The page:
Work isn’t supposed to be fun, but it still can be enjoyable. In K-12 and campus dining, where labor is hard to find and keep, don’t overlook employee engagement as a key to building a better, happier team.
In the midst of labor challenges, a strong retention program is critical for food and nutrition workers. This is true in public or private schools as well as colleges and universities. Any dining operation benefits from having more engaged employees.
Build structured programs
When you use strategies to identify areas of interest and promote learning new skills, you improve your staff and retain valuable employees. This applies to keeping long-time cafeteria staffers as well student workers semester over semester.
Here are some fun, structured programs you can build to engage employees.
1. Walk in your shoes
Inspire your employees by using everyday opportunities where they can watch what you do in your leadership role. Invite them to:
- Shadow you in daily meetings
- Listen in on operational reviews
- Watch safety checks
2. Become the expert
Ask team members to pick an area of interest. As they learn, have them teach others. At a minimum, you’ll open the door to cross-training. Specialty areas might include:
- Culinary skills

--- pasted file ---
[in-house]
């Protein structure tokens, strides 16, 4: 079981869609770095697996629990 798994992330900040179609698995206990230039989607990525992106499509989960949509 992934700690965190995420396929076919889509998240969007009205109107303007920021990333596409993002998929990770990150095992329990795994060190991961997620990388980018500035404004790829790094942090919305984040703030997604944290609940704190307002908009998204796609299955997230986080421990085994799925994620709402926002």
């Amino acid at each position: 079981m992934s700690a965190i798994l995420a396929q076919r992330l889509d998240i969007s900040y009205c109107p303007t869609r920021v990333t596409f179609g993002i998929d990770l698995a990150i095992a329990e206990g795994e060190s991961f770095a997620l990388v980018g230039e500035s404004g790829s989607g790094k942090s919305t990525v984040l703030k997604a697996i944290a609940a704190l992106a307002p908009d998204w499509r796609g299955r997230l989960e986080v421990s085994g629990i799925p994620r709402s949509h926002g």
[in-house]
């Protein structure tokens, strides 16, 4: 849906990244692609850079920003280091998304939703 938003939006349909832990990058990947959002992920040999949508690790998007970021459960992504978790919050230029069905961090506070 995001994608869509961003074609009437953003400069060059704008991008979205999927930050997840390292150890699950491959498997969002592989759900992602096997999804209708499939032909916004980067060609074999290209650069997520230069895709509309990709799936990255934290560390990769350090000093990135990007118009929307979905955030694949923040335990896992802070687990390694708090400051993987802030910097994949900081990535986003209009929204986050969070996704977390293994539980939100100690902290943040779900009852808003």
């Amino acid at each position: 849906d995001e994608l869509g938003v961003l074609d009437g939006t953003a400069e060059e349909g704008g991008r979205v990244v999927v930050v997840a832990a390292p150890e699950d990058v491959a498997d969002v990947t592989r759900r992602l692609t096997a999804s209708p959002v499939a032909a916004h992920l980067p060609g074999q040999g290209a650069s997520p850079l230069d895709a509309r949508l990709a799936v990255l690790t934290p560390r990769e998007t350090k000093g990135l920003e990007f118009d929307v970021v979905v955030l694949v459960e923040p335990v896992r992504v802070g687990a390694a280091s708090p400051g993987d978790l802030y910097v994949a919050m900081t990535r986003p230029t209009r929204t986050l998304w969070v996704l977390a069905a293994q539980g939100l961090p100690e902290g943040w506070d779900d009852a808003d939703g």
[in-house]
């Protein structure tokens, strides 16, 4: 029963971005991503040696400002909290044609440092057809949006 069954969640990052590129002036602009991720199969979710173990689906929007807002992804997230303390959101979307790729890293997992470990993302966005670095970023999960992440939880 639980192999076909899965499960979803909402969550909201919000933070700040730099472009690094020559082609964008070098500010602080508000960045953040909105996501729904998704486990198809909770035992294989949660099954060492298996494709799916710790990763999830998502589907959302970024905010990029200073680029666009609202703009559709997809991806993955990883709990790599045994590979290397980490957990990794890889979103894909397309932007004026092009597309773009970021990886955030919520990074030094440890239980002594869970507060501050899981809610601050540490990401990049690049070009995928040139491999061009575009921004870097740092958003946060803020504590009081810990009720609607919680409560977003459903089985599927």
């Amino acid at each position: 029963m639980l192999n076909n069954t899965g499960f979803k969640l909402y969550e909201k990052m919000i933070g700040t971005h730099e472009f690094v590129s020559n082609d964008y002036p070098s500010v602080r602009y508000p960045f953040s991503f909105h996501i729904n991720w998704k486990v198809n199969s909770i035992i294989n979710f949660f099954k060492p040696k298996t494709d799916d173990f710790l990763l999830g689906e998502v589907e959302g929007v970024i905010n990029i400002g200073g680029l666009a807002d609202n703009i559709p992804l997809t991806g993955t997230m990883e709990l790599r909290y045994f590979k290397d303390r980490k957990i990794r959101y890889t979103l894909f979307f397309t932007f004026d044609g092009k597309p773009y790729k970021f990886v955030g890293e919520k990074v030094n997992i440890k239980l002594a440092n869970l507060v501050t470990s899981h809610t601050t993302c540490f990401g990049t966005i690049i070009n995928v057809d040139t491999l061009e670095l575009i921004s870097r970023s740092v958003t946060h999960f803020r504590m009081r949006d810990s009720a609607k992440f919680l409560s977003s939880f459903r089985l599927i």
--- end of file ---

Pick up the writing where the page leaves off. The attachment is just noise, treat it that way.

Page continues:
- Foodservice math
- Food safety
- Nutrition/special diets
- Procurement/supply chain
- Budget tracking
- Catering/event planning
- Waitstaff training
3. Own a project
Encourage staffers to lead a project. They will exhibit their leadership style and fuel self-motivation as they work toward department goals. Project examples include:
- Reducing kitchen waste
- Theme days
- Social media/blog
- Community outreach
- Team activities
4. Host a mentoring program
Help team members shape aspirations and realize their potential. Consider including:
- Traditional mentoring: One experienced team member mentors a less-experienced one.
- Group or team mentoring: Leaders work with small groups of team members. A 1:4 ratio is advisable.
Engaged and thriving employees are less likely to quit in the next 12 months. To reach them, it pays to understand that no two people learn or grow the same way. Recognizing generational differences and what they expect from you can be helpful.
Here is a breakdown of five main generations and their general learning styles:
- Traditionalists/veterans (born before 1945)—favor a structured, command and control learning program.
- Baby boomers (born 1945-65)—enjoy a personally-focused, classroom learning structure.
- Gen X (born 1966-76)—like structured lecture and small-group instruction.
- Millennials (born 1977-92)—prefer interactive, experiential and collaborative learning.
- Gen Z (born 1992 and after)—crave self-paced, self-directed, independent learning.
Remember that no generational breakdown is perfect. Avoid stereotyping the people you’re trying to engage by noticing differences and offering a variety of creative learning and upskilling methods.